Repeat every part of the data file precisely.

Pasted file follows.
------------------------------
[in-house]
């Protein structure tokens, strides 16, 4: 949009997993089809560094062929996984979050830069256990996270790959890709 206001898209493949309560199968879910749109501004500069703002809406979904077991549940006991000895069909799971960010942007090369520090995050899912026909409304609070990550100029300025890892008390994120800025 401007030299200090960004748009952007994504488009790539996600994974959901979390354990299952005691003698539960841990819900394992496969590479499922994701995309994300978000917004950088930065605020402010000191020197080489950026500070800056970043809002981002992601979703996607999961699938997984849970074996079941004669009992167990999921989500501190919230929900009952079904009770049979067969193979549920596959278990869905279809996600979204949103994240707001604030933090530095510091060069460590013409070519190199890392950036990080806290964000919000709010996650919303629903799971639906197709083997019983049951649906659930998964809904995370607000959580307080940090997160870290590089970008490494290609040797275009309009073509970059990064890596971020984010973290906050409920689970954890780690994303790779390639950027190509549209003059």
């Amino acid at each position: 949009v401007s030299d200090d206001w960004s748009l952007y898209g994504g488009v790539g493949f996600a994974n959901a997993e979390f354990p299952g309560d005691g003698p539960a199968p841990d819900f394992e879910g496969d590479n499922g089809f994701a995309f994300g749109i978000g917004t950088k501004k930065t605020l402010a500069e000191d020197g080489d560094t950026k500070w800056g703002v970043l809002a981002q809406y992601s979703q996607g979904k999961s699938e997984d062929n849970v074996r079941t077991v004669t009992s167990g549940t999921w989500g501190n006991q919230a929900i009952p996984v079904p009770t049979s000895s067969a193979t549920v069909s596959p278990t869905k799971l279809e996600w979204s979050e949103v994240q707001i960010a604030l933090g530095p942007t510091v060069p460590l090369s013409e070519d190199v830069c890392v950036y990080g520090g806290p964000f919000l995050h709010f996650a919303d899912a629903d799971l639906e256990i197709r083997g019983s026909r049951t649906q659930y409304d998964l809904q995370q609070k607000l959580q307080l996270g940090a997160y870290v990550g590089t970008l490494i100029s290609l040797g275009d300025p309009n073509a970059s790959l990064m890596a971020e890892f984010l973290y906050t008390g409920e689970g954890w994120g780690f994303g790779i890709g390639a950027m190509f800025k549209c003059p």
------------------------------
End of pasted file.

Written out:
[in-house]
């Protein structure tokens, strides 16, 4: 949009997993089809560094062929996984979050830069256990996270790959890709 206001898209493949309560199968879910749109501004500069703002809406979904077991549940006991000895069909799971960010942007090369520090995050899912026909409304609070990550100029300025890892008390994120800025 401007030299200090960004748009952007994504488009790539996600994974959901979390354990299952005691003698539960841990819900394992496969590479499922994701995309994300978000917004950088930065605020402010000191020197080489950026500070800056970043809002981002992601979703996607999961699938997984849970074996079941004669009992167990999921989500501190919230929900009952079904009770049979067969193979549920596959278990869905279809996600979204949103994240707001604030933090530095510091060069460590013409070519190199890392950036990080806290964000919000709010996650919303629903799971639906197709083997019983049951649906659930998964809904995370607000959580307080940090997160870290590089970008490494290609040797275009309009073509970059990064890596971020984010973290906050409920689970954890780690994303790779390639950027190509549209003059």
């Amino acid at each position: 949009v401007s030299d200090d206001w960004s748009l952007y898209g994504g488009v790539g493949f996600a994974n959901a997993e979390f354990p299952g309560d005691g003698p539960a199968p841990d819900f394992e879910g496969d590479n499922g089809f994701a995309f994300g749109i978000g917004t950088k501004k930065t605020l402010a500069e000191d020197g080489d560094t950026k500070w800056g703002v970043l809002a981002q809406y992601s979703q996607g979904k999961s699938e997984d062929n849970v074996r079941t077991v004669t009992s167990g549940t999921w989500g501190n006991q919230a929900i009952p996984v079904p009770t049979s000895s067969a193979t549920v069909s596959p278990t869905k799971l279809e996600w979204s979050e949103v994240q707001i960010a604030l933090g530095p942007t510091v060069p460590l090369s013409e070519d190199v830069c890392v950036y990080g520090g806290p964000f919000l995050h709010f996650a919303d899912a629903d799971l639906e256990i197709r083997g019983s026909r049951t649906q659930y409304d998964l809904q995370q609070k607000l959580q307080l996270g940090a997160y870290v990550g590089t970008l490494i100029s290609l040797g275009d300025p309009n073509a970059s790959l990064m890596a971020e890892f984010l973290y906050t008390g409920e689970g954890w994120g780690f994303g790779i890709g390639a950027m190509f800025k549209c003059p």